- The Washington Times - Sunday, May 5, 2002

Major League Baseball commissioner Bud Selig has tried for years to shorten game times. So have fellow MLB executives Bob Watson, Frank Robinson and Sandy Alderson. All have failed, and average regular-season games are still languishing at just shy of three hours.
Despite all the well-intentioned speeches and new hurry-up rules, constant adjusting, procrastinating, scratching, plodding and practice swinging remain very much the norm.
MLB Advanced Media, baseball's Internet arm and the folks behind MLB.com, however, have the issue all figured out. The division has rolled out "MLB Condensed Games," a new online feature that plays right into the hands of time-crunched Americans.
Here's how it works: MLBAM takes video from each game and splices together all the pitches that result in outs, hits or walks, and adds in other relevant action such as stolen bases. A game requiring nearly 300 pitches and three hours in real time is reduced to about 85 pitches and less than 20 minutes on your computer.
The service, the brainchild of MLB president Bob DuPuy, costs $4.95 per month and games are available about 90 minutes after each one ends. Enhanced software from MLBAM partner RealNetworks Inc. attaches an updating scoreboard to follow the runs, hits and errors.
Call it baseball's version of a microwave burrito not quite adherent to authentic tradition, but ready in a flash.
"Any fan, no matter how diehard they are, simply cannot watch every single game, not of their favorite team, not of any team," said Bob Bowman, MLBAM chief executive. "The highlight shows or your local news only will have a few seconds of footage. This gives you a lot more, but not in a time-consuming way. It's every payoff pitch. It's a way to see how the game really evolved if you missed it."
Nearly 5,000 people have subscribed so far and Bowman aims to quadruple that number by December. The final number will likely hinge on how many extra games are added to the service. Similar to DirecTV's not-yet-universal Extra Innings Package, only about 35 games per week are condensed.
But are the condensed games actually doing more harm than good? For all of baseball's struggles with time, one of its key distinguishing characteristics is an independence from a clock. Each pitch brings a new sense of drama and different strategic circumstances. And Bowman concedes those nuances are lost in the hyperspeed replays.
"To me, every pitch in a game is an action pitch," he said. "But if you've missed a game, were out at work, with the family, whatever, we think is a really good way to catch up."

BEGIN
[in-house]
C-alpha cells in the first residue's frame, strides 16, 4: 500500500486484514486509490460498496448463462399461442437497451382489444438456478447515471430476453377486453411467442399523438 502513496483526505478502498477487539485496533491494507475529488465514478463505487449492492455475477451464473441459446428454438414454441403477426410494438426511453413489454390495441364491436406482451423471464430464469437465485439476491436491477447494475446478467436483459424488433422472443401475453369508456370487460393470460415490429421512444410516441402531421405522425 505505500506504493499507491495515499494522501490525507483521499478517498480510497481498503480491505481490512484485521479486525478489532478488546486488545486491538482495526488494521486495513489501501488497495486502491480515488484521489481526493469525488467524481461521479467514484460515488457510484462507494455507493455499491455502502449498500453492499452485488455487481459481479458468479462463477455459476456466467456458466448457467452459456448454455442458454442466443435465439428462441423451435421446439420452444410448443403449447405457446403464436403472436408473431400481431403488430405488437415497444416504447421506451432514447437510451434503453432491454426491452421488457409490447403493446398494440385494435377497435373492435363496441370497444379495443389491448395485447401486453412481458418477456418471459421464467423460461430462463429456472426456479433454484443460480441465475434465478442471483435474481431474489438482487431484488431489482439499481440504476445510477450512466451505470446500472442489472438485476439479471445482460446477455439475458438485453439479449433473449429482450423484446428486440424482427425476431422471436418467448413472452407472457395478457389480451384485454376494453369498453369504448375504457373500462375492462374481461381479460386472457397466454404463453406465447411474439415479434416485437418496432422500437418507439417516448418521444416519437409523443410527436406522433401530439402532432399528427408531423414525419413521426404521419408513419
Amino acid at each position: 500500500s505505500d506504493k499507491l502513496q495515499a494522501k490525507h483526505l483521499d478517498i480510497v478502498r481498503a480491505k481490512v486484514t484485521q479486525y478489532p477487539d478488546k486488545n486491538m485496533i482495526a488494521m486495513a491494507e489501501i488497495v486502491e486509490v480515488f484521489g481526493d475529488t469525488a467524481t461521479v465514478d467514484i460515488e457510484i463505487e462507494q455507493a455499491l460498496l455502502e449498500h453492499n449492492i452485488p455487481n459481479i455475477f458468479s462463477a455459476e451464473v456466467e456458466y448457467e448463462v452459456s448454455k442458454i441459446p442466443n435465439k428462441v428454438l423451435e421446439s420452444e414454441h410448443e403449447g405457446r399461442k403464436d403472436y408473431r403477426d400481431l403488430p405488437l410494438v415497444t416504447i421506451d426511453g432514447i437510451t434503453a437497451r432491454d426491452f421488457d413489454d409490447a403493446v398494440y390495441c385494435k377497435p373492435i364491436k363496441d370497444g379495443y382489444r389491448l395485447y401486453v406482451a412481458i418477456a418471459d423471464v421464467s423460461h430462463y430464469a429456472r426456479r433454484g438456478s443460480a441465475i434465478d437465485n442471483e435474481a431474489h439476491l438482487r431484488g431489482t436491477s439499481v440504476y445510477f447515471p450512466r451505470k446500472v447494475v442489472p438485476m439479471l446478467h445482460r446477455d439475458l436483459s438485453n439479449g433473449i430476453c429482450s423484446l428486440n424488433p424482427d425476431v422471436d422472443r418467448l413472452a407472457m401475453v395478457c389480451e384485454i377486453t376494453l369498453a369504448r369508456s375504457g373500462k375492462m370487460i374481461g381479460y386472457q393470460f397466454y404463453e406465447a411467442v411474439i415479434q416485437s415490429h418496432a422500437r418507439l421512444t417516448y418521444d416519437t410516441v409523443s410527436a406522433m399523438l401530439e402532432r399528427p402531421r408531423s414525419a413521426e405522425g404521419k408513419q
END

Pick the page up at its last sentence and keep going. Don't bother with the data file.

MLB's TV partners aren't happy either, fearing short-attention-spanned viewers will gravitate toward the quicker, albeit delayed, option. Fox Sports chairman David Hill recently called condensed games "undermining" to his broadcasts, and recent talks with MLB officials have not mollified the network's strong objections.
"Our position is very much unchanged," said Fox Sports spokesman Lou D'Ermilio tersely.
Bowman, predictably, disagrees.
"Most people want to watch things live. Just look at NBC and the Sydney Olympics," he said. "This service is best designed to geographically displaced fans who simply can't see the games live, which we figure at about half our fan base, and people with scheduling conflicts."
Regardless of any outcry from baseball purists or TV network partners, condensed games are here to stay. MLB club owners recently committed to a financing plan that will provide MLBAM up to $1million from every team in each of the next four years. The result is a start-up fund potentially reaching $120million.
Like nearly every developing tech company, MLBAM lost money last year. But thanks in part to condensed games, those days are expected to be over very soon.
"We're a business, not the marketing department of Major League Baseball. I'm not sure everyone yet realizes that," Bowman said. "That means we need to stand up, be accountable for ourselves, earn people's respect, and give the fans ways to connect with the game. If we don't do that, we haven't done our job."


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